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Historic places and people in the land of milk and honey: Wisconsin's treasure: a tribute to our past, a celebration of the present and our commitment to continue the good life

[Springfield],   p. 92 PDF (512.7 KB)

Page 92

The little village of Springfield owes its exis-
tence to the building of the Racine and
Mississippi Railroad which passed through
that area in the year 1855. In 1839, Edward
Warren came from the East with his family,
shortly thereafter was William B. Rose from
New York, Arnold Weeks, John Neild, Peter
Orell and Joseph Dykeman.
Charles F. Schinke, born 1874, came to
America in 1888 from an area near Berlin,
Germany. In 1894, he managed the
creamery at Bowers, Wisconsin and in
September 1905, he purchased the
"Farmers   Creamery"     in  Springfield,
Wisconsin. The new creamery, built in 1917,
was the first creamery in the state to use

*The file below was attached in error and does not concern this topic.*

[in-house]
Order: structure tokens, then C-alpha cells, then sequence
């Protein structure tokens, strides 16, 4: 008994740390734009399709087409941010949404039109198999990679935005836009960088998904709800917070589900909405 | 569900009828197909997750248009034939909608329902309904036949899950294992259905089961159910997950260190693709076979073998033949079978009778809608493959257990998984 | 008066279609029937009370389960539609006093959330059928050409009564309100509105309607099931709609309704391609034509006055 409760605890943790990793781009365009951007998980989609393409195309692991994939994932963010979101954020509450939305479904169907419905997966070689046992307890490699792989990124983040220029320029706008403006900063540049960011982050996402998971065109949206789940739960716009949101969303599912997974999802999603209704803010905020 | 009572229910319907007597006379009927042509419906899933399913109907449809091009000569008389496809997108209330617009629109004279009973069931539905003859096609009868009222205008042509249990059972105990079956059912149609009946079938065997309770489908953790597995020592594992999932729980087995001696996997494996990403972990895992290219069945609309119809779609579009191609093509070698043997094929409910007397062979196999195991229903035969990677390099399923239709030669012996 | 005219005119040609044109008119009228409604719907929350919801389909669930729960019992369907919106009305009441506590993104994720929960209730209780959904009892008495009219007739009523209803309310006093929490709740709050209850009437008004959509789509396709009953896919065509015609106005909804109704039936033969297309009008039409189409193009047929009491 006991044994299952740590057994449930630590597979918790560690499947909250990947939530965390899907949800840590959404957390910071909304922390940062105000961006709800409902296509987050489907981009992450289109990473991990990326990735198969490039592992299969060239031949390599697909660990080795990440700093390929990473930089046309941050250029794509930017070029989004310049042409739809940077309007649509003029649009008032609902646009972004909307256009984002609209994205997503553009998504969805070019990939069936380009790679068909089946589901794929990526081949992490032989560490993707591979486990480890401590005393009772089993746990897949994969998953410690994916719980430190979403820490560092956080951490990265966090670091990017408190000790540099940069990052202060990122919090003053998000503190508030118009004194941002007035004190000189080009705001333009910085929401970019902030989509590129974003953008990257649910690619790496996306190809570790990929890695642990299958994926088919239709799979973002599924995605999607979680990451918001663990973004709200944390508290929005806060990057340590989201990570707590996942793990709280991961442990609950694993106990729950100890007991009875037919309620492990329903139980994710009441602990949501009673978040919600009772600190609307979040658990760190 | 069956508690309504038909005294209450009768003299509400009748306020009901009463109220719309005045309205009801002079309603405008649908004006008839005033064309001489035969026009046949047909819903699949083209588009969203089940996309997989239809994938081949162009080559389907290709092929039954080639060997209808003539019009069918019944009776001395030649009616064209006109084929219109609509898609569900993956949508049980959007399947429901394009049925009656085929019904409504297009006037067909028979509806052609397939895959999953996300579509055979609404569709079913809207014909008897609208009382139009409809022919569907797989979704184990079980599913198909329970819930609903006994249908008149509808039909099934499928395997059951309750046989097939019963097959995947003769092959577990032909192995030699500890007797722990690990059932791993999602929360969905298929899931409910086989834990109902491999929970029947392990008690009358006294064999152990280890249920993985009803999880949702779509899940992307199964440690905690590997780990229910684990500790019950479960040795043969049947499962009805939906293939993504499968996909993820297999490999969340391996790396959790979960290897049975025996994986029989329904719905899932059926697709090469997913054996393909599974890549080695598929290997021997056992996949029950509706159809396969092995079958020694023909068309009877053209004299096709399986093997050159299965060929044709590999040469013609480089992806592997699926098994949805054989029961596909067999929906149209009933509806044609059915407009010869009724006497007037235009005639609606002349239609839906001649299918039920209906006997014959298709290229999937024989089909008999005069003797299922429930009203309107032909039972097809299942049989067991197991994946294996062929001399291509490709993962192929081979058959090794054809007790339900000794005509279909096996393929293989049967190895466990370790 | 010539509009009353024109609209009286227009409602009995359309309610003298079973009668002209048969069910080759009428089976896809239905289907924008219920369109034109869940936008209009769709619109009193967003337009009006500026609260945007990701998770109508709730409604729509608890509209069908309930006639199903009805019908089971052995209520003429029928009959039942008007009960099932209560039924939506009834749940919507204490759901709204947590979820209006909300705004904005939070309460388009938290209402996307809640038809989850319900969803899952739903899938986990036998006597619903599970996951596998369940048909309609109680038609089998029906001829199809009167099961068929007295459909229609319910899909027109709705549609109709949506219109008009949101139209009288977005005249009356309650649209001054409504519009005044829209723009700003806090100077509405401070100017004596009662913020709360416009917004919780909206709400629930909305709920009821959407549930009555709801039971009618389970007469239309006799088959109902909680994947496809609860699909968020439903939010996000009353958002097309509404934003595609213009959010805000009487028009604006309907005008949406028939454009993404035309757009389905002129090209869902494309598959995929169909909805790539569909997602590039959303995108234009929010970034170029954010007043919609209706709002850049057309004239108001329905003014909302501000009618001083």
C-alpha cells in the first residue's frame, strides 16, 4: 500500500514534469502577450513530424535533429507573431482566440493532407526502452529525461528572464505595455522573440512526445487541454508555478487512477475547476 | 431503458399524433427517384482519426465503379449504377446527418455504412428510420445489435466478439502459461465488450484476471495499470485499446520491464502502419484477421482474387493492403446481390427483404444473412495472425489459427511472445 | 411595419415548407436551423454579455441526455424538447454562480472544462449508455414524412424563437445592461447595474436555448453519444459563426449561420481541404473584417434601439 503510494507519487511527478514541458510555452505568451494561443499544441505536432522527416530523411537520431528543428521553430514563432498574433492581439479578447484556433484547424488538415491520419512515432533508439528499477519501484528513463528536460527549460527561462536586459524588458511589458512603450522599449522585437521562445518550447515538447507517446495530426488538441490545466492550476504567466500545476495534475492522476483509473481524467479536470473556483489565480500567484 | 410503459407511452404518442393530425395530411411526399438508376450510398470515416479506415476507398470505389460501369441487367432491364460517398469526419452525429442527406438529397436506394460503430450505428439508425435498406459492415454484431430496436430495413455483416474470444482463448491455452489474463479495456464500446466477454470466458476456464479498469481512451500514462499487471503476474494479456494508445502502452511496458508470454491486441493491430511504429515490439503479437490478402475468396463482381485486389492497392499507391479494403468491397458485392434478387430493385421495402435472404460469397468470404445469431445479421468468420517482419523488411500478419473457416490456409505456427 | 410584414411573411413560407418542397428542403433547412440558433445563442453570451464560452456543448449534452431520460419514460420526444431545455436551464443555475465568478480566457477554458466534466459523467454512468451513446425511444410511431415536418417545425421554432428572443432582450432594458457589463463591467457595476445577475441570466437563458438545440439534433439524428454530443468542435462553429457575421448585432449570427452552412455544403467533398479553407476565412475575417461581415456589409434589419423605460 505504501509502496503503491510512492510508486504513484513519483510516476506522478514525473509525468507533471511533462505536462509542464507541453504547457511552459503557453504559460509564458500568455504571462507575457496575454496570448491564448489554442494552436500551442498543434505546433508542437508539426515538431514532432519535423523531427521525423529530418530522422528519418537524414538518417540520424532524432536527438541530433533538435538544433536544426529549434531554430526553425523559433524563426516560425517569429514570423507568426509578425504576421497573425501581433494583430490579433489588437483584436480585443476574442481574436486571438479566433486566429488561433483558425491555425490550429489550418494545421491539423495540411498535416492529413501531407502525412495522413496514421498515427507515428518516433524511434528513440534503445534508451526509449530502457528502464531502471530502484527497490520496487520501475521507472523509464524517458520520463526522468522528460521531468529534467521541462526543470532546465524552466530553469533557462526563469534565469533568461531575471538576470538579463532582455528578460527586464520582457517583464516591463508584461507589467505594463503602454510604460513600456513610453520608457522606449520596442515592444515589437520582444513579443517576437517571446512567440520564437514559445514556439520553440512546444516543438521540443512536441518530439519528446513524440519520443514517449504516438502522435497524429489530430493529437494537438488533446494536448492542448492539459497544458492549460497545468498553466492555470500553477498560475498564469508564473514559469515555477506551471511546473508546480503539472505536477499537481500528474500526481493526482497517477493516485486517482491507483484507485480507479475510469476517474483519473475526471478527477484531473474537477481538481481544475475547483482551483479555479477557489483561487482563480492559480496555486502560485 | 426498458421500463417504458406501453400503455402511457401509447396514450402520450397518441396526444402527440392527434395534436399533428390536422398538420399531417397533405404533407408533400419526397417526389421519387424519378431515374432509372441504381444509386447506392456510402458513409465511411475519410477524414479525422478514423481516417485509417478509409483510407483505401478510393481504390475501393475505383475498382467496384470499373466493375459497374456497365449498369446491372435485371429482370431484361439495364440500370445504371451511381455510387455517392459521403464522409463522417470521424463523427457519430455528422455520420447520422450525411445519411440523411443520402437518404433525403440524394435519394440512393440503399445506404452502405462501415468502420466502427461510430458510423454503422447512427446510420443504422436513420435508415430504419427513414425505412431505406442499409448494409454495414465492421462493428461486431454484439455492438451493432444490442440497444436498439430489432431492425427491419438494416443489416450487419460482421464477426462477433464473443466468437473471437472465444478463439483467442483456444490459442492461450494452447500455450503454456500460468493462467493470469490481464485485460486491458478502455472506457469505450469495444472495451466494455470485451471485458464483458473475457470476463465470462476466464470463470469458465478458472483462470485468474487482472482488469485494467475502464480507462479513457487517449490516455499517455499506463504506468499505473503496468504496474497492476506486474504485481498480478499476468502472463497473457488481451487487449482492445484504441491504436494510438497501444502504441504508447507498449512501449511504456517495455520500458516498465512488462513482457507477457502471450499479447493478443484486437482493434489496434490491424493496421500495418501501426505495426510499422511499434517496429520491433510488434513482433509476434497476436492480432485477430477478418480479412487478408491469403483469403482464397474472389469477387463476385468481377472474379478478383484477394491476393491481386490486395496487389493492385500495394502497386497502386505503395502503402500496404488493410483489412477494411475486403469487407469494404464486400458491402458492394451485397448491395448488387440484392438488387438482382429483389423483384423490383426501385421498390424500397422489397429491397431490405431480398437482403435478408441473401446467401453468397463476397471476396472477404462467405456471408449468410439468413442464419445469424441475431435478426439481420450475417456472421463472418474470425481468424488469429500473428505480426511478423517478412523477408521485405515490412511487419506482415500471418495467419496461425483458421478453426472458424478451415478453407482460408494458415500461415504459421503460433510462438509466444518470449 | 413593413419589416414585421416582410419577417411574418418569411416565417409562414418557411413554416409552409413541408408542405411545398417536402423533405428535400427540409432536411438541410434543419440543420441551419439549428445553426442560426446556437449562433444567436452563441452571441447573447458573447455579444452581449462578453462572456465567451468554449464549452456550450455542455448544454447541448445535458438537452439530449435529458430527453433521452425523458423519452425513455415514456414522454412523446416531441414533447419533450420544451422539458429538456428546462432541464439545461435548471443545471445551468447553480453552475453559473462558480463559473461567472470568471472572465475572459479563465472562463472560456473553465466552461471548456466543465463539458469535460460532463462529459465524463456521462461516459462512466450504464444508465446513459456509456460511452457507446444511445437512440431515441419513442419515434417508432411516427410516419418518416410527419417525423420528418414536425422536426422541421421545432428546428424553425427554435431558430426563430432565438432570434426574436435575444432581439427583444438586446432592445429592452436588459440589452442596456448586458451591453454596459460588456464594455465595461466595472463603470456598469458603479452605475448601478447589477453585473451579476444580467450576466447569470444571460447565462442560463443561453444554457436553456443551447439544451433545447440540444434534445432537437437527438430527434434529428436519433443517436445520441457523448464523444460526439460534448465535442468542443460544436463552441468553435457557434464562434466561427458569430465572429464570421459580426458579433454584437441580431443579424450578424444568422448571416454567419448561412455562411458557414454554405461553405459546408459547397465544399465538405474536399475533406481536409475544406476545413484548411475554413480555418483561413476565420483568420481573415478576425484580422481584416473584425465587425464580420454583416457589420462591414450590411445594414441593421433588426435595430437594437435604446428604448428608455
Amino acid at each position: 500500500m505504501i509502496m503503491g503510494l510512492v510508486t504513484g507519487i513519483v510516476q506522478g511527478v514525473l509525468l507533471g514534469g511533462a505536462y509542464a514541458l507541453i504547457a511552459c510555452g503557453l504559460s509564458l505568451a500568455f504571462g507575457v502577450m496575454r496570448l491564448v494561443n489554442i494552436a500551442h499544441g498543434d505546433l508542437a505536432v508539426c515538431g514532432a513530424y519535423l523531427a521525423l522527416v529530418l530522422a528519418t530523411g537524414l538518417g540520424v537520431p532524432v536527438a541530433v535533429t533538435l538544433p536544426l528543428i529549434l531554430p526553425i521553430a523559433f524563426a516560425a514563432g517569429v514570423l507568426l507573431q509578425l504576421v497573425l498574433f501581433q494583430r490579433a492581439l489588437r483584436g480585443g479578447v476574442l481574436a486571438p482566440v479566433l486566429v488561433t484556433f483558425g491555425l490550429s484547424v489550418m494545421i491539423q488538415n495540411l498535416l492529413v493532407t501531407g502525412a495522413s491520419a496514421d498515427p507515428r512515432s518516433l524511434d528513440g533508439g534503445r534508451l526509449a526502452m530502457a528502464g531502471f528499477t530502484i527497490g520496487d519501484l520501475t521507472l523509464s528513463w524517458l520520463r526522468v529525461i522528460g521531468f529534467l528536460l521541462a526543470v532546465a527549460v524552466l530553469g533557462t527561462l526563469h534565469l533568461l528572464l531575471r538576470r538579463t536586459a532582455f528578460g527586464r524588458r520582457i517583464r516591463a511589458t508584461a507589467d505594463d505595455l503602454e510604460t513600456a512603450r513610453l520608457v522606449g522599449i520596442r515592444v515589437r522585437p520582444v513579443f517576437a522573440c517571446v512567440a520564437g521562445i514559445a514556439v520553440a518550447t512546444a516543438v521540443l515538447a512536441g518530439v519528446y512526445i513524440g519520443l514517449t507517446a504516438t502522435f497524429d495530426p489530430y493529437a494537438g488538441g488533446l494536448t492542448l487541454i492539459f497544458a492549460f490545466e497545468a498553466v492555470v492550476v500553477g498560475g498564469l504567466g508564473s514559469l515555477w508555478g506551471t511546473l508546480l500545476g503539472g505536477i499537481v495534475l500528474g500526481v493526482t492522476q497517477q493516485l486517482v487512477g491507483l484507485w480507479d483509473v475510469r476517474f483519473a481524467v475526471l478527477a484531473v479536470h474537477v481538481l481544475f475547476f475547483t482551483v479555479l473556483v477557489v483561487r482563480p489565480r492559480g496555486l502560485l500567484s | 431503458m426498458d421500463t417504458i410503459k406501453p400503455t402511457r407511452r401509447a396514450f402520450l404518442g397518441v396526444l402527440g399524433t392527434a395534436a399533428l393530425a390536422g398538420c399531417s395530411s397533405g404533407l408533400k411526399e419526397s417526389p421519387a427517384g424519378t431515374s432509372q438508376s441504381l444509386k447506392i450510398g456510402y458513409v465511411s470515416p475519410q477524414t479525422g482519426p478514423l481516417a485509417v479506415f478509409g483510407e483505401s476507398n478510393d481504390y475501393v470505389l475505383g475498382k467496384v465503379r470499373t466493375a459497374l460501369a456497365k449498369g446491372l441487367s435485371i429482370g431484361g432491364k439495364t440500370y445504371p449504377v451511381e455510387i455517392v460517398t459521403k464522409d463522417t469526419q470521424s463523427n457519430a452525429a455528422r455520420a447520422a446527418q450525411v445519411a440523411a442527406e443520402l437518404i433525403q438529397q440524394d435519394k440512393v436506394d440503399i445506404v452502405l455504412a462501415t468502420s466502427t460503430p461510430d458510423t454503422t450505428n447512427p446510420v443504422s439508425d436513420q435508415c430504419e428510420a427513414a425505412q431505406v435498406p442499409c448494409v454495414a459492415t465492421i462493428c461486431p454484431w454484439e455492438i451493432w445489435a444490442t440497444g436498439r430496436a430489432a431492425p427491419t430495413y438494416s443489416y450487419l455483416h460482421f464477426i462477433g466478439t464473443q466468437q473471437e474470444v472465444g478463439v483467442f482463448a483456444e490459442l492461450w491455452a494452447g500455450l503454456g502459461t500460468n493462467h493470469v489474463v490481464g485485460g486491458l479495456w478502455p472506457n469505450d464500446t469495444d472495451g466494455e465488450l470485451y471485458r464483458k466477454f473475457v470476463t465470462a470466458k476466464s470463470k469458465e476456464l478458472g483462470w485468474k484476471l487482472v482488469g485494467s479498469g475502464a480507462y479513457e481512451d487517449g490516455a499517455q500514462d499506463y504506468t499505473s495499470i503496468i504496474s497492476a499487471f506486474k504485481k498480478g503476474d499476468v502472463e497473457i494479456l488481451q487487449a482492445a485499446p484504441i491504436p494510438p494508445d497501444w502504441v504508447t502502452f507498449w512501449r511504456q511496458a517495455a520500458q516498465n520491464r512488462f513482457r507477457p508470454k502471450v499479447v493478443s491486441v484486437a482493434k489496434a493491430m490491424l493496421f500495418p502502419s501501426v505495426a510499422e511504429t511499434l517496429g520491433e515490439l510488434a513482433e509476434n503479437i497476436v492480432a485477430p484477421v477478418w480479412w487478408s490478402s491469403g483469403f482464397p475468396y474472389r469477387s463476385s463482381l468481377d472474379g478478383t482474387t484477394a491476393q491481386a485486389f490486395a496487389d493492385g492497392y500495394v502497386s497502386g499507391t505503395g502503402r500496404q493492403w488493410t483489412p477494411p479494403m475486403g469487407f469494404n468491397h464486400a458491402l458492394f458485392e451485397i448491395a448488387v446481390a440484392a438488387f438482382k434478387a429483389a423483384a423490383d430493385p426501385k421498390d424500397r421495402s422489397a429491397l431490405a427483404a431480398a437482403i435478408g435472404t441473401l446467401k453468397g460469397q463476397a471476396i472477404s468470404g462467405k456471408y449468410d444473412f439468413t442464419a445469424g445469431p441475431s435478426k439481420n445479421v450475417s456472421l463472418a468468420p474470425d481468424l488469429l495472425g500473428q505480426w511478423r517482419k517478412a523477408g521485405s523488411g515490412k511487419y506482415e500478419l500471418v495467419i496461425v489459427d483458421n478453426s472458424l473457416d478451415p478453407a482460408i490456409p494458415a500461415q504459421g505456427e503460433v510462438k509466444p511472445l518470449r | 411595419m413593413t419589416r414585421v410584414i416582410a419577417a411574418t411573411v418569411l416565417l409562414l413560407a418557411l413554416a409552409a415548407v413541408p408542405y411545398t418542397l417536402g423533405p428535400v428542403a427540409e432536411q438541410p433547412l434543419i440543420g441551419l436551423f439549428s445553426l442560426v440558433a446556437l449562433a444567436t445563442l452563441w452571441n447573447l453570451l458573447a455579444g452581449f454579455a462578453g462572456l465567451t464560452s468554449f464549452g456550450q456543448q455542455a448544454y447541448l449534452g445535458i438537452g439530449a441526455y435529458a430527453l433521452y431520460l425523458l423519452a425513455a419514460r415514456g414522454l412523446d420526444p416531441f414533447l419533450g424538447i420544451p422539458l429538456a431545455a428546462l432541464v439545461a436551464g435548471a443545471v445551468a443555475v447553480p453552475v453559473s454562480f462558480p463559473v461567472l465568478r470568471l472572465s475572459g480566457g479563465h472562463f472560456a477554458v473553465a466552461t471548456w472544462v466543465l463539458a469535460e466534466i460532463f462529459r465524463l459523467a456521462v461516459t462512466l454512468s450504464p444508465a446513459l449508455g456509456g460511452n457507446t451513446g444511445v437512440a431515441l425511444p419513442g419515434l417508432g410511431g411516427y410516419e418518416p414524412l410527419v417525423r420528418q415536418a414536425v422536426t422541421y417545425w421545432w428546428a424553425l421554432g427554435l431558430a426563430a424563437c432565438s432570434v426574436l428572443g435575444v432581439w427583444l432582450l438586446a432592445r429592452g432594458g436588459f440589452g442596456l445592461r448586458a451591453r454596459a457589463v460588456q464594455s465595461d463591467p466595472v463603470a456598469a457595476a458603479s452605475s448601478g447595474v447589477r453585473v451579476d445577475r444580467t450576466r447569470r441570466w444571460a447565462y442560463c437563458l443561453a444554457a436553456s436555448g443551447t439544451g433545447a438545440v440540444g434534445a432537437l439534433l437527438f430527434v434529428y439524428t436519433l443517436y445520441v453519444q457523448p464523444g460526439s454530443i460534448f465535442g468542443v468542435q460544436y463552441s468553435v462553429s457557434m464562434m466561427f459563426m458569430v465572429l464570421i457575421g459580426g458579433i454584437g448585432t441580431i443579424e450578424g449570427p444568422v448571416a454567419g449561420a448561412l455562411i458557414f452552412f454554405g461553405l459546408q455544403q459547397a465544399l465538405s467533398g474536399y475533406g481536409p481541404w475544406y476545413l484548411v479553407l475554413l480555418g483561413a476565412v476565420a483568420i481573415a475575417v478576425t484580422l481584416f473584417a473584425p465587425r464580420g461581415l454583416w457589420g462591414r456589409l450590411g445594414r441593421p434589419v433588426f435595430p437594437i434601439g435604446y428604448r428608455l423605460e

both steam and electric power. His sons,
Vernon, Walter, and Warren were part of
the family venture. Walter C. Schinke, born
in 1913, graduated from UW-Madison in
1942, returned from WWII in 1945 and
worked at the creamery unit until it closed
in 1959. He returned to college, taught for
twenty-three years and was active in the
community as a lay leader and Sunday
School teacher in the United Methodist
Church and sexton in the Springfield Union
Cemetery for over fifty years until his pass-
ing on May 22, 1997.
St. John's Mission Chapel was organized by
the Episcopalians in 1861 with this quaint
church built in 1865. Kym and Steve
Davidson and Barb Moyer, well known in
the antique and garden business are reno-
vating the "Little Church" with intentions of
residing there and opening "Pray For More
Stuff' Antiques and "The Pastor's Posies" in
Also near Springfield is Northwinds Perennial
Farm. Well known for creativity in the gar-
den using plants, garden ornaments,
planters and unique gifts, antiques and
garden tools, it is open mid-April through
                         Helen E. Schinke
                                              " happiest moments
have been spent in
                                              my garden."
  Tasha Tudor

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